Remember, it’s not about us, it’s about them. Let’s start acting that way.

The post 9 Things Terribly Wrong With Sales Today: We’re Not Problem Centric appeared first on A Sales Guy.

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Not many salespeople enjoy sales training. The idea of taking an entire day out of the field sit and listen to some so-called expert, who hasn’t sold in years tell you how to sell isn’t what most salespeople pine for in their day-to-day.

The exception to that is Gap Selling.

And that’s why spots are going fast, for our May 16th Sales training.

Once a quarter we ofter limited seats to a Gap Selling training for the public. This is only the second time we’ve done this.

It’s an opportunity to participate in training normally exclusively provided to corporate sales teams.

If you want to elevate your game and become a Gap Seller, this is your opportunity to experience what Gap Selling is all about.

Go here to register:

Early Bird Pricing ends on Wed. https://gapsellingtraining.eventbrite.com/

The post Finally – Sales Training That Doesn’t Suck appeared first on A Sales Guy.

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Sales is suffering from 9 brutal ills:

  1. The Bro Culture
  2. Lack of Coaching

 

  • Too Product-Centric
  • Not enough salespeople understand the game/rules of sales
  • Too much reliance on selling tools.
  • Not enough training in the industry/space
  • Too much activity management
  • Little respect for prospects and buyers time
  • Not enough humility

I tackled the Bro-Culture in the first of this series because I feel culture is critical to change. But as important to eradicating the “bro culture” in sales it’s equally important that we elevate our coaching game.

I see coaching from two angles, the ability of the rep or salesperson to be coached and accept the coaching and from the ability of sales management to coach effectively.

Coaching is the biggest, non-financial way for sales organizations to improve their number and grow. Look it like maximizing your existing resources. It’s like getting the most out of what you already have. And that’s how it should be perceived.

People are the most valuable resources in an organization, and therefore the organizations should be built to maximize the output of those resources, via coaching.

Unfortunately, the lack of coaching is sales today is atrocious. According to our recent Sales Coaching and Quota attainment report, although 80% of sales managers/leaders believe they coach. less than 50% of sales people feel they are actually getting coached. This is a major disparity.

Whatever sales leaders and managers are doing, it’s not being perceived as coaching and therefore it’s not working.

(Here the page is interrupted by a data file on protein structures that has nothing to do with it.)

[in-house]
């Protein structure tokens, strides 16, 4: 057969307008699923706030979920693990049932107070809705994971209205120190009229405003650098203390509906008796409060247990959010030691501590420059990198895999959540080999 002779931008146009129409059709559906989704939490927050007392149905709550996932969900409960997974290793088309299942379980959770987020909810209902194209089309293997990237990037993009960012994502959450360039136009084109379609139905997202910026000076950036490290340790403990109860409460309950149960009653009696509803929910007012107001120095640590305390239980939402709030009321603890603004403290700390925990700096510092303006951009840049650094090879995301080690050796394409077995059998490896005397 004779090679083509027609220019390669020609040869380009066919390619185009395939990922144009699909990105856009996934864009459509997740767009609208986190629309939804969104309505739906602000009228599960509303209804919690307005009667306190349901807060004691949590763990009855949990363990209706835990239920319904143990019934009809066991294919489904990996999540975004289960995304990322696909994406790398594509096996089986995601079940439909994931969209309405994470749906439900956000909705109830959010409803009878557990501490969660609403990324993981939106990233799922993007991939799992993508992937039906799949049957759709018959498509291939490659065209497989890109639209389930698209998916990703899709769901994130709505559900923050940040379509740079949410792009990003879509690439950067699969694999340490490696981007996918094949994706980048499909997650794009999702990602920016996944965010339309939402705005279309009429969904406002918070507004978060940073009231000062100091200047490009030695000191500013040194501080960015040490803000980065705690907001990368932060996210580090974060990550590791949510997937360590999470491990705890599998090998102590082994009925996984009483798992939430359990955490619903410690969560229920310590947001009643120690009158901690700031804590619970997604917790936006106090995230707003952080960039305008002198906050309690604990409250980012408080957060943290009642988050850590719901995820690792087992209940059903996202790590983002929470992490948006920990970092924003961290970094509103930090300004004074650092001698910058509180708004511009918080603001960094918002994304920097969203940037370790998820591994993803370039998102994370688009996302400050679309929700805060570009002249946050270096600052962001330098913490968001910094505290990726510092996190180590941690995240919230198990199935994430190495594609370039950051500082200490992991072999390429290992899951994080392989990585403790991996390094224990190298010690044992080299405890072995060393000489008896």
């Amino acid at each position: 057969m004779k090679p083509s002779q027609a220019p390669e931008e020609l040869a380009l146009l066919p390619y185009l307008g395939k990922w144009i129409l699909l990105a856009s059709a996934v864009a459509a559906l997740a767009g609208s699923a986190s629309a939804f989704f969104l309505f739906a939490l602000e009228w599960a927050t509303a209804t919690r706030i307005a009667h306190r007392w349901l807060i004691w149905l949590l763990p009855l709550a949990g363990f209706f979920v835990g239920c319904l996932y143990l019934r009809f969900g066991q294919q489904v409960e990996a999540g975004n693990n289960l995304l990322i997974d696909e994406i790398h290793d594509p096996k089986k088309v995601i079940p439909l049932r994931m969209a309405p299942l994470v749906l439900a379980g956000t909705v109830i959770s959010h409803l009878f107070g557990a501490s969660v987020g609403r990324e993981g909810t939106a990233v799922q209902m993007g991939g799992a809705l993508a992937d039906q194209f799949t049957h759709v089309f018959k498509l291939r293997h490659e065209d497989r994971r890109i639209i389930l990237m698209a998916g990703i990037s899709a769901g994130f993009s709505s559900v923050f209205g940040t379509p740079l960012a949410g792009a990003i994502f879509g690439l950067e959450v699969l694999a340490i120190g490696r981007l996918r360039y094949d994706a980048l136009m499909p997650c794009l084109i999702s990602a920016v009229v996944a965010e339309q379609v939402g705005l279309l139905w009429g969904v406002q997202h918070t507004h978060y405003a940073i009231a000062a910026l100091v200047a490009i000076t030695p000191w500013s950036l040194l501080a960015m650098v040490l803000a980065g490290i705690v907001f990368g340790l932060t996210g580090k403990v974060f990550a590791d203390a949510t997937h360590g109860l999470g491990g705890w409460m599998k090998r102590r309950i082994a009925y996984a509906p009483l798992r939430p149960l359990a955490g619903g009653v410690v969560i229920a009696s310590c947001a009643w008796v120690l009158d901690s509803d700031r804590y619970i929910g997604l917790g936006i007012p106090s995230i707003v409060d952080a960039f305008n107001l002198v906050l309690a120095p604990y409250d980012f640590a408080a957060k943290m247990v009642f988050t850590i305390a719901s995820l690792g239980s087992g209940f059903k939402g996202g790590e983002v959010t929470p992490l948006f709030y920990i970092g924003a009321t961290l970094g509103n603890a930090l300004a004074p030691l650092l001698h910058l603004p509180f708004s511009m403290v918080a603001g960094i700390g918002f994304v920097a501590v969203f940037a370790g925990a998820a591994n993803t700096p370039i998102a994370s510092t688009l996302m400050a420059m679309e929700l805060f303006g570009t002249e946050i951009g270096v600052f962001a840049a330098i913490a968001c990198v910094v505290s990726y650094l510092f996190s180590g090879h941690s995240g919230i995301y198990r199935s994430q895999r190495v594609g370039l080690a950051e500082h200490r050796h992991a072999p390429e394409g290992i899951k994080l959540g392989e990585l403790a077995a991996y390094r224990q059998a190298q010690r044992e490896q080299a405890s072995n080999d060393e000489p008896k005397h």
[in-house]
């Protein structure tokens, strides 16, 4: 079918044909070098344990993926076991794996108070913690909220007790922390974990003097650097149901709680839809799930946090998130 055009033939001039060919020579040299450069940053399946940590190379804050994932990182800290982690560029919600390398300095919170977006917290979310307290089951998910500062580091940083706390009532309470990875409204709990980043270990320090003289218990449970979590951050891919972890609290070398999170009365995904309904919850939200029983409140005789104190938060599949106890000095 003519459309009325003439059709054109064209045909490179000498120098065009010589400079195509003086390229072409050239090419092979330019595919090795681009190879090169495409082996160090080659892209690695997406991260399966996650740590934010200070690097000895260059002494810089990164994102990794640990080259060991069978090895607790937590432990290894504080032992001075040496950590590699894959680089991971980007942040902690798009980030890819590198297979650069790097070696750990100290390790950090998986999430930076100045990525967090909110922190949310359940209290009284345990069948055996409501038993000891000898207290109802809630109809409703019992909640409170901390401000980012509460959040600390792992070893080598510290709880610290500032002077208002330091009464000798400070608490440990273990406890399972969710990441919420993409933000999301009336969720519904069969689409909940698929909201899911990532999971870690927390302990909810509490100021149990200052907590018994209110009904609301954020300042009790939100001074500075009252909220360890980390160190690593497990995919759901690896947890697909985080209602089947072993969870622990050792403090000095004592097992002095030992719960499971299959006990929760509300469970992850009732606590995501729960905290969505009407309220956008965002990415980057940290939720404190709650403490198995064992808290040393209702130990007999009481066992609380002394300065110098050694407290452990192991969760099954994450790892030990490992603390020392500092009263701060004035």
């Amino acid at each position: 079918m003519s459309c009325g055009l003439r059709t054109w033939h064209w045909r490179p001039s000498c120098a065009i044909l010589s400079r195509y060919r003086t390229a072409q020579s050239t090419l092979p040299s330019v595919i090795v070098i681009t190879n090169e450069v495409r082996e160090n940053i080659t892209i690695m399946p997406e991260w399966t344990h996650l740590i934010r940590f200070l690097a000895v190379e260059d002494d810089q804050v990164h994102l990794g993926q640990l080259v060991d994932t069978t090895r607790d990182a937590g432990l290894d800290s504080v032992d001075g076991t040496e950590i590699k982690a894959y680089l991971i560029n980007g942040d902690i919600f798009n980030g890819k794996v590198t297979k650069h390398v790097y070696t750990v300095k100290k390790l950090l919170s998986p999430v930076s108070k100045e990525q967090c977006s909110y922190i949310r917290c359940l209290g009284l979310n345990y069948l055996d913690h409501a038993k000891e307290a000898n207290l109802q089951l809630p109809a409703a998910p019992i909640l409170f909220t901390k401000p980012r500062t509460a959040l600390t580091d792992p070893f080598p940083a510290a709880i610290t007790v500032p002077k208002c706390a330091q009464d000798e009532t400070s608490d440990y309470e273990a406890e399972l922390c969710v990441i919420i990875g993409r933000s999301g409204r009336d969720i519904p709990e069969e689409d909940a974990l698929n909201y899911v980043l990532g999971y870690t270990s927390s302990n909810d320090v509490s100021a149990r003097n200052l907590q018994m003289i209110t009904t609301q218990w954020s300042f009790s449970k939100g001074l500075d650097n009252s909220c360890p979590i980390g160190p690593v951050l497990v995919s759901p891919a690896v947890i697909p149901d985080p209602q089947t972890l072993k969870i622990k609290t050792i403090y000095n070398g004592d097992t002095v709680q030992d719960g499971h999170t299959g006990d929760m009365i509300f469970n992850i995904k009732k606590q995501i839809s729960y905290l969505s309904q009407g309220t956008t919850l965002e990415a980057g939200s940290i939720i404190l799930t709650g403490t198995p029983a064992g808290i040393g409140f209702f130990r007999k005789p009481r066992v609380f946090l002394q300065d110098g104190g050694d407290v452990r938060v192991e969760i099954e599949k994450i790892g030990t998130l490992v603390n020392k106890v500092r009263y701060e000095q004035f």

This wasn’t the only powerful coaching data we uncovered.  We also found that there is a direct correlation to coaching salespeople AND quota attainment. You can download it here: 

As I said earlier, sales coaching is a two-way street and I’m not going to lay the abysmal state of sales coaching solely on sales managers and sales leaders. Salespeople are just as culpable.

For whatever particular reason, although they say they want to be coached, salespeople have a tendency to resist coaching. That is, they feel that if they are being coached it implies they are not good or are not-performing and this couldn’t be any further from the truth. Over-achievers know that they can always get better and are constantly looking for ways to improve their skills and coaching is a critical part of that.

It’s time salespeople and sales leaders come together and work to create a coaching culture within their sales organization.

It’s time leaders learn to effectively coach and recognize coaching isn’t a monthly performance review or providing overly critical feedback. But rather, a productive opportunity to develop and support their salespeople.

It’s time salespeople let go of their ego and start self-reflecting in an effort to understand where they can improve and how improvement will elevate their sales game.

Strong coaching cultures underpin strong sales organizations. They establish fantastic working relationships. They promote improved communication. They create better employees and most important to a badass sales organization, they foster a safe working environment.

Let’s elevate our coaching games and stop treating each other like cogs in a wheel, but rather like the valuable assets we are. Remember, we’re all on the same team.

Next, I tackle how product-centric we are and how it kills our deals. 

The post 9 Things Terribly Wrong With Sales Today: Lack of Coaching appeared first on A Sales Guy.